Resurrection: 2016 Mandorla Art Award

UnknownThe making of art is a part of all human activity.

This means that human activity is endowed with imaginative transformation from the basic facts of a situation to an understandable relation. This is how we construct a world that we can understand and live in. When we write history we take what is found in memory and artfully construct a narrative that makes sense of the past. We can see the writing of the gospels in just this way. Each gospel writer receives stories and sayings and eyewitness accounts and weaves them into a continuous narrative of the life and death of Jesus.  The gospels are different because each writer receives different material and uses his own imagination to write his gospel.

The above is true of the written arts, but what about the fine arts of sculpture and drawing and painting?

The same process is involved. The artist receives, for example, the accounts of the resurrection appearances of Jesus (this is not an arbitrary choice; it just so happens that this is the them of this year’s Mandorla Art Award).  The artist reads the accounts and goes through a process of imaginative construction.  If this leads to a simple illustration of a particular resurrection appearance then the artist has failed. The role of the artistic imagination is to give more than a simple illustration; the artist is after the transcendent.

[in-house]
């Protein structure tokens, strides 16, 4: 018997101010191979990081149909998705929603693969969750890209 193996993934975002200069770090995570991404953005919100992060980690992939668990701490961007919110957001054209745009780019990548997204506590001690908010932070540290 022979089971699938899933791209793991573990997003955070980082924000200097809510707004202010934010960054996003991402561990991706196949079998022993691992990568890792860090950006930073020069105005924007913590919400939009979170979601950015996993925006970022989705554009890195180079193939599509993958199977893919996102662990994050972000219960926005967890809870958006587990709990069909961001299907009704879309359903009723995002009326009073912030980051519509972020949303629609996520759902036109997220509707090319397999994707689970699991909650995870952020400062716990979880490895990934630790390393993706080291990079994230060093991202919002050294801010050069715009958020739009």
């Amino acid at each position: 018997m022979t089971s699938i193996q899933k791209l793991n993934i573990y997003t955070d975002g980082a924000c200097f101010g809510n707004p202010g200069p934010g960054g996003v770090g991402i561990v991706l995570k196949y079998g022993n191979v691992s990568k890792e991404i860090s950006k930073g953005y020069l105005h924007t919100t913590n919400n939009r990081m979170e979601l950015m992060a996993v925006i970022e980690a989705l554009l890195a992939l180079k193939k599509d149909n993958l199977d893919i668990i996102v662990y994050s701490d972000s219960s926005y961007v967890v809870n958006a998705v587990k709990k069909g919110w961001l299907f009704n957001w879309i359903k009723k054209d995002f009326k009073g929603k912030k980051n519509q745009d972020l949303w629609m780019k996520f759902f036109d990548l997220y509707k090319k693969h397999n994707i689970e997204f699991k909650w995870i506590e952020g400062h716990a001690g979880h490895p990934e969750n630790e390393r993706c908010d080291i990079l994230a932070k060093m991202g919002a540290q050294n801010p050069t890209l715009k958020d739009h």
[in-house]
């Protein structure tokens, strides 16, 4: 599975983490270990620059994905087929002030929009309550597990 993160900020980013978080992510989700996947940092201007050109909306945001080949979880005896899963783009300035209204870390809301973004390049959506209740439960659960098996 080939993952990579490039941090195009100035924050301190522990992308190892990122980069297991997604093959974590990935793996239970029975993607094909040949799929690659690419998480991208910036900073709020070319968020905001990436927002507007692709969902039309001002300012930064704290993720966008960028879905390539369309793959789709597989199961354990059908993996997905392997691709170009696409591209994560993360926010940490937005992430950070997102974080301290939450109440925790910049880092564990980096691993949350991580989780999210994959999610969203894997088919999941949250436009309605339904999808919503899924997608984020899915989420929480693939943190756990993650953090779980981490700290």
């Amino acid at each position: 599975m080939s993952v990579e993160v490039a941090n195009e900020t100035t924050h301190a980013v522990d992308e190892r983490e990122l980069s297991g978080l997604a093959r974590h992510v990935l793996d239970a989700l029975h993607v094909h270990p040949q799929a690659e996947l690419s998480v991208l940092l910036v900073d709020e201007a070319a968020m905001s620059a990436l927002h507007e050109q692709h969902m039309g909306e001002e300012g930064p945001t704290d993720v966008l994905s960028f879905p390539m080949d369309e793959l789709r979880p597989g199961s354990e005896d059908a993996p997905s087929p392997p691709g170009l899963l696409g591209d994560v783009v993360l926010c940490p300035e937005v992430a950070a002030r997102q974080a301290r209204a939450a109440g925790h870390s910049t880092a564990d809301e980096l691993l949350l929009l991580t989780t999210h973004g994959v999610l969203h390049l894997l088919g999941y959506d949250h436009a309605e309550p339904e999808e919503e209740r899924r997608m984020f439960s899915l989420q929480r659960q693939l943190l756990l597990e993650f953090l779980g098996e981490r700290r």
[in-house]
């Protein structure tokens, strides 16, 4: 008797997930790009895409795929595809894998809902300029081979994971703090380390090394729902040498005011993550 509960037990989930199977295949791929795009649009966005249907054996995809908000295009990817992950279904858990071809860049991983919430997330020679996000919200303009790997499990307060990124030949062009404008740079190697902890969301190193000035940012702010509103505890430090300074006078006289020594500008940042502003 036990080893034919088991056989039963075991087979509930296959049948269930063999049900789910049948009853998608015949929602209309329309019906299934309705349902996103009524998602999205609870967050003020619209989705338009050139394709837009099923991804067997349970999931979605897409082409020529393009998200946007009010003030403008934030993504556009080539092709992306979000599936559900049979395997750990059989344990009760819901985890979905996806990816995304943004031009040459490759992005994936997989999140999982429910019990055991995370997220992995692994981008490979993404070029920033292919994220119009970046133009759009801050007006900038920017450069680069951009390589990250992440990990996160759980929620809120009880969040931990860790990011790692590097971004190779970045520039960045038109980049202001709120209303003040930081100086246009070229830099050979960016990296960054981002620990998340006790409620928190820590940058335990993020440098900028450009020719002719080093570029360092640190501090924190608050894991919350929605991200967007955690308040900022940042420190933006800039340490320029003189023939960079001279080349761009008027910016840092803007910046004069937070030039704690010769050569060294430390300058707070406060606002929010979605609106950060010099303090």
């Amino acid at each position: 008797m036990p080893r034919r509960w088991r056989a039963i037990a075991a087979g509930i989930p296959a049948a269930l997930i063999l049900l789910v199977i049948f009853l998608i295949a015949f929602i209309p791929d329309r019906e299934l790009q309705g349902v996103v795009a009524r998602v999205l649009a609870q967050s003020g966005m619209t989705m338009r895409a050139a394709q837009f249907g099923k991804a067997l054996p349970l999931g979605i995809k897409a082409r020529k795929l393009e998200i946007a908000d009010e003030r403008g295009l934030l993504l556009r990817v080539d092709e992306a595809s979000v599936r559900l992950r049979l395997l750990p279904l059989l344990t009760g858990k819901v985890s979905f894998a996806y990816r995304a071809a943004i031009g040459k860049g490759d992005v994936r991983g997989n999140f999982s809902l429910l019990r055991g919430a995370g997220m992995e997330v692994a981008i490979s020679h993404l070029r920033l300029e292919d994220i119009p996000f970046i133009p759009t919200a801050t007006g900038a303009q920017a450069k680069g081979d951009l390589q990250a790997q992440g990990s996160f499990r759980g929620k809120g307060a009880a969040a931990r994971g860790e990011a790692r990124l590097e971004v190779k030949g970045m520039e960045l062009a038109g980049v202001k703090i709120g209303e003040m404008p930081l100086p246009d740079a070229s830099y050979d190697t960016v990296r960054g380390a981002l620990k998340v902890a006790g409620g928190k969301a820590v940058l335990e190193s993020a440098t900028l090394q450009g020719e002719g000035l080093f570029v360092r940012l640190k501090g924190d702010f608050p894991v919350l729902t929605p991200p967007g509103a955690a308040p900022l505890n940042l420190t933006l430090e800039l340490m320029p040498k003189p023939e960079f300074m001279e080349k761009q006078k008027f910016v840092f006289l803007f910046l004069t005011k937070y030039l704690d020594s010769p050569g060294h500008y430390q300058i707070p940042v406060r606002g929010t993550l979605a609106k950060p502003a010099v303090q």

At times it will overturn our presuppositions and tip us into reconsidering what we understand of the subject.  At times it will show us something that had previously been hidden from us.  In the literal arts this is the spur for preaching, the edge, the sharp point that leads to revelation.  In the fine arts this is the factor that makes great art, art that stays with us posing more questions, giving us a relationship to the event that we had not thought possible.

Part of the motivation behind the Mandorla Art Award is to stimulate artists to see themselves as midwives to revelation, to a new way of seeing below the surface, as it were. The other part of the motivation is to stimulate churches to see the fine arts, alongside the literal and musical arts, as revealing a path to God. So many of our churches lack any form of visual art and this leaves our encounter with God lopsided. We lack the experience of walking into a church and being knocked off our feet by a profound rendition of a gospel scene.

This year the Mandorla Art Award will be held at Linton and Kay Gallery in Perth from the 15 – 24 July. All works, apart from the winner will be for sale.

For more information, visit http://www.mandorlaart.com/ or find them on Facebook.

Peter Sellick

Top image: Paul Captain, Mandorla Art Award winner, 2014.

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